This is the premise of the Wonderful Music of Oz concerts this month. Since the book was first published nearly 120 years ago, each successive generation has made Baum’s story its own. Both my grandmothers had copies of the book stashed away in their attics, and my parents grew up with the legendary 1939 film with Judy Garland, Ray Bolger and company, which we all diligently watched on TV back when it was broadcast once every year. For my generation, the stage production of The Wiz in 1975 (the first Broadway show I ever attended!) and the 1978 film starring Diana Ross and Michael Jackson was how Oz was defined; today, OUR kids have no idea who Judy Garland is, but can belt out all the tunes to Wicked (2003). Along the way, Elton John, Kermit the Frog and even Pink Floyd have ridden the long cultural coattails of this fanciful tale of desire, perseverance and redemption, and solidified Oz as a foundational work of American pop culture. I can’t wait to saunter down that Yellow Brick Road together this month, and revel in all things Oz, along with guest vocalists Scott Coulter, Jessica Hendy and Blaine Krauss, the extraordinary students of the CCM Musical Theatre Department, and pianist John Boswell.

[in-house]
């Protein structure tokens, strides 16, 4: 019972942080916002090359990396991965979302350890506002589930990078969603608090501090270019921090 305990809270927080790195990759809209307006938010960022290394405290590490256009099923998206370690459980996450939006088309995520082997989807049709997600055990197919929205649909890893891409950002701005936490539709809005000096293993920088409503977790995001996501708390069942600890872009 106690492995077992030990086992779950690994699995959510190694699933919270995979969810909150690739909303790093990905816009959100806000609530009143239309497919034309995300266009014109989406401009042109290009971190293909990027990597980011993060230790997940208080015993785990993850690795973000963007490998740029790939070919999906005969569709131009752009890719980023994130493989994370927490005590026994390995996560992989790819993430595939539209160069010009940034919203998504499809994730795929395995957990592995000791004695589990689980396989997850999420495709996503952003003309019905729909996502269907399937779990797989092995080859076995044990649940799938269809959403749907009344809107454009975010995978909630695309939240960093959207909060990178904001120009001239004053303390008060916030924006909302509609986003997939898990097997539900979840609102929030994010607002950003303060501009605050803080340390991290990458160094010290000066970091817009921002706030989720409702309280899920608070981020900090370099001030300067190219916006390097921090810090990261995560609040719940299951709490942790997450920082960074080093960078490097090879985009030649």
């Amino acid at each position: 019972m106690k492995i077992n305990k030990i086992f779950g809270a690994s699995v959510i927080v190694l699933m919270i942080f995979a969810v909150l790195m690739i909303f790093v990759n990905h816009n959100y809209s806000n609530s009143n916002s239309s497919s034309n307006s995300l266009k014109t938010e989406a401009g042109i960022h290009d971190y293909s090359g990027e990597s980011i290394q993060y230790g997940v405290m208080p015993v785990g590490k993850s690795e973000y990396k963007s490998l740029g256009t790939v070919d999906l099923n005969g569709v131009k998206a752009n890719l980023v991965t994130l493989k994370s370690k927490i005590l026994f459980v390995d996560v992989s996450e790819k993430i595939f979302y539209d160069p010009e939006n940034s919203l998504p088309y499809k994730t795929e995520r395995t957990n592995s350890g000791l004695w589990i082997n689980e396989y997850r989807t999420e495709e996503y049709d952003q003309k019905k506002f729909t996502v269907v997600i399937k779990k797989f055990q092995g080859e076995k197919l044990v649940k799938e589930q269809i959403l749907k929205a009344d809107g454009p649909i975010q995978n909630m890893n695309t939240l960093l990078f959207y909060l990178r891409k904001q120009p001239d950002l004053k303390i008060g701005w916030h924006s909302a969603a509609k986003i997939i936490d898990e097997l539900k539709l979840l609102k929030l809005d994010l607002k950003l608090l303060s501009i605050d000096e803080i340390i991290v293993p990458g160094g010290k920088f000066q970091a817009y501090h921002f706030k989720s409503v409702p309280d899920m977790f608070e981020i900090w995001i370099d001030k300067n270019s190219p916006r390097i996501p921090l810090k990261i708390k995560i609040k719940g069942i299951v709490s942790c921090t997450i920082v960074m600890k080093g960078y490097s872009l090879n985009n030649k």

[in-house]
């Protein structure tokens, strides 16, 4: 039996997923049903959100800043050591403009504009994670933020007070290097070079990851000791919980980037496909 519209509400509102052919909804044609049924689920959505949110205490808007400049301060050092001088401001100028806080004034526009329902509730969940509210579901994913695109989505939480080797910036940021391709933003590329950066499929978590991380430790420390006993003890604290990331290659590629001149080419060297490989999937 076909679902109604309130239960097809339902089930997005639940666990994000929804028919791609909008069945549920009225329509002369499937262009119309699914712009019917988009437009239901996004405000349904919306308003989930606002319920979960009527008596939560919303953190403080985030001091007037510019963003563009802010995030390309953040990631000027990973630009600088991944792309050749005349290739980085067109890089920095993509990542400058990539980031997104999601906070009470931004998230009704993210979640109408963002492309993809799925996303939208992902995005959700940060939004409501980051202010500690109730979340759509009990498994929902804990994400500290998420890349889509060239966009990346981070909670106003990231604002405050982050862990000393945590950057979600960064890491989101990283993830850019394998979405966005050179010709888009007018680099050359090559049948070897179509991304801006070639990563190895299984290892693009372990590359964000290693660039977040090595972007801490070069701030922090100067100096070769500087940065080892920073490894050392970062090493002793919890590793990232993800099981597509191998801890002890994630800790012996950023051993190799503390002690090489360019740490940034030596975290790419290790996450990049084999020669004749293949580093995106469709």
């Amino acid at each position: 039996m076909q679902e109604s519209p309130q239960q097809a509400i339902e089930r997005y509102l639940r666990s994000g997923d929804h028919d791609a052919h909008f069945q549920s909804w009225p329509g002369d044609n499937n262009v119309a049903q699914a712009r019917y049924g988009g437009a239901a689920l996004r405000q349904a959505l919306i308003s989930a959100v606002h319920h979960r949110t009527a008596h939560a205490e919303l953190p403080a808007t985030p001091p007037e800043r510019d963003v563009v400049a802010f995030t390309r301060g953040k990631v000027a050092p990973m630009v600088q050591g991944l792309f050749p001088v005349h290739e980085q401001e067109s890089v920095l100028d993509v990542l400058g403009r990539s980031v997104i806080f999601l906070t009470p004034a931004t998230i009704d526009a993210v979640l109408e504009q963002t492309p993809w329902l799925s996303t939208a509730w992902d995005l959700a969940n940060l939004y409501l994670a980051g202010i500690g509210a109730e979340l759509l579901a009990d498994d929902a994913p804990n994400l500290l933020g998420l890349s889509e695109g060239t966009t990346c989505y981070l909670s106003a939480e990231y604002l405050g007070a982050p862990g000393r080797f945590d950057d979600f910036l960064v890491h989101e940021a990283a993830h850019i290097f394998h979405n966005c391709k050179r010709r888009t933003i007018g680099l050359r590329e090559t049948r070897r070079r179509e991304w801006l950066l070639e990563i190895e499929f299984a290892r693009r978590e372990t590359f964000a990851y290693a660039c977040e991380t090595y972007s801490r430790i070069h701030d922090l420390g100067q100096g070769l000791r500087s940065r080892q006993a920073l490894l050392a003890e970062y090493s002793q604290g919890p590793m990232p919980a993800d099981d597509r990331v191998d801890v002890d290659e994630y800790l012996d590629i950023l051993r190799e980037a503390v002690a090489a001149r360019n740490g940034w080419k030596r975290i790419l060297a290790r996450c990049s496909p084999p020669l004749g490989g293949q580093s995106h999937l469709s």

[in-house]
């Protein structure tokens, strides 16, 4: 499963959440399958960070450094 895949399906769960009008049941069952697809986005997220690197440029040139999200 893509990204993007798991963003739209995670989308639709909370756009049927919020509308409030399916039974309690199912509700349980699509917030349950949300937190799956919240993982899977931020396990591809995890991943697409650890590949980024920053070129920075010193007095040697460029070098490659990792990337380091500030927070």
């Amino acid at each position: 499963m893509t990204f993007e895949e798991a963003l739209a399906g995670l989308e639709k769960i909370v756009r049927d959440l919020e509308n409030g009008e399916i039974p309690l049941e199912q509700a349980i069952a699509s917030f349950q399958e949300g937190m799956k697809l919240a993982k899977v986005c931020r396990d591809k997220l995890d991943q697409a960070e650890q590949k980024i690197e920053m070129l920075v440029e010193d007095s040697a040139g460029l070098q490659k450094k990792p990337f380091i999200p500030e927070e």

We’re off to see the WIZARD!
Folks often tell me how it looks like I’m having so much FUN on stage. I’ll let you in on my secret, I AM! My colleagues, fellow performers and I are able to have the enviable freedom to relax and express such a good time specifically because there is a small army of staff and crew taking care of everything backstage, from beginning to end.
It all begins with our Artistic Administration team. They scour Hollywood, Broadway and international venues to bring the best and brightest guest performers to Cincinnati. We also plan together our recording and media projects several years in advance—such as the new Pops in Space album due for release in July—as well as tours and special events. Although we released news of the 2019–20 season this past month, we already had many plans for the next two seasons set into motion. The Pops’ artistic administrators also keep close tabs on our local music scene to create projects that celebrate the amazing musical culture we have right here at home.